What do bloggers need to know about GDPR?
Does GDPR even apply to digital influencers?
What happens if I don’t comply with GDPR?
Personally, I think there are two main approaches to GDPR in the influencer community right now.
In the red corner, there are those of us who are simply sticking our heads in the sand and waiting for GDPR to go away.
And in the blue corner, there are those of us who have Googled, “What do I need to know about GDPR?”, scared ourselves stupid and are now waiting for the whole thing to go away.
I have good news and bad news. The bad news is that GDPR isn’t going to go away. Even if we’re not in the EU, our government is very keen on implementing this bit of EU law so that UK businesses can trade more easily with Europe.
But there’s also good news.
For influencers, GDPR really doesn’t need to be scary, or complicated. Honest!
Here at Flea Enterprises, we’ve taken expert advice on our GDPR compliance. If you run a business that’s built on data, I recommend you do the same.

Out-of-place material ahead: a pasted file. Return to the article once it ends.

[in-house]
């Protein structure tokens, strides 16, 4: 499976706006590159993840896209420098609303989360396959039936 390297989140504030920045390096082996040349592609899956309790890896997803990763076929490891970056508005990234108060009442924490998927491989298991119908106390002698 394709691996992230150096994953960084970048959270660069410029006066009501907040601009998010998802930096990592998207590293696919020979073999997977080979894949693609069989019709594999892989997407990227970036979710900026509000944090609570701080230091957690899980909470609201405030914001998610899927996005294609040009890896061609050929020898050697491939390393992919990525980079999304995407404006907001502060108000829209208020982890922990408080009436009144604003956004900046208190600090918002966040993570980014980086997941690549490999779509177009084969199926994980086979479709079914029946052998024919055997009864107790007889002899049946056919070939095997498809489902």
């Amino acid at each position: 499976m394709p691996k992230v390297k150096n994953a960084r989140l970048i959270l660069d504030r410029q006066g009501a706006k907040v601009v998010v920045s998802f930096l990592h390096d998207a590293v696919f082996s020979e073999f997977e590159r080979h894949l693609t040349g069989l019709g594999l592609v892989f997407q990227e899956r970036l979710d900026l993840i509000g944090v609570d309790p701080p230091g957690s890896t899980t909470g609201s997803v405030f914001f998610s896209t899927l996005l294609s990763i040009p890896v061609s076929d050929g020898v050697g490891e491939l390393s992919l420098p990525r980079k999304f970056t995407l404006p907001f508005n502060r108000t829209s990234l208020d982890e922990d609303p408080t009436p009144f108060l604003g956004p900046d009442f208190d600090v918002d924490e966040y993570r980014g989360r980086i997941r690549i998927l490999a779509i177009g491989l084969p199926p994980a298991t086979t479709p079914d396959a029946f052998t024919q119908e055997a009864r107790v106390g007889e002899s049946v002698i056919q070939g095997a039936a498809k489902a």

But for bloggers, GDPR isn’t necessarily a huge step up from what you’re probably already doing to comply with our existing (pretty strong) data protection laws.
Today we’re going to share a really quick GDPR primer (enough to help you glide through those tricky dinner party convos) and 10 tips based on our understanding of GDPR. This will help ensure you’re in good shape for when GDPR comes into force.
What is GDPR?
GDPR is an EU law that strengthens our existing data protection laws. It comes into force on May 28.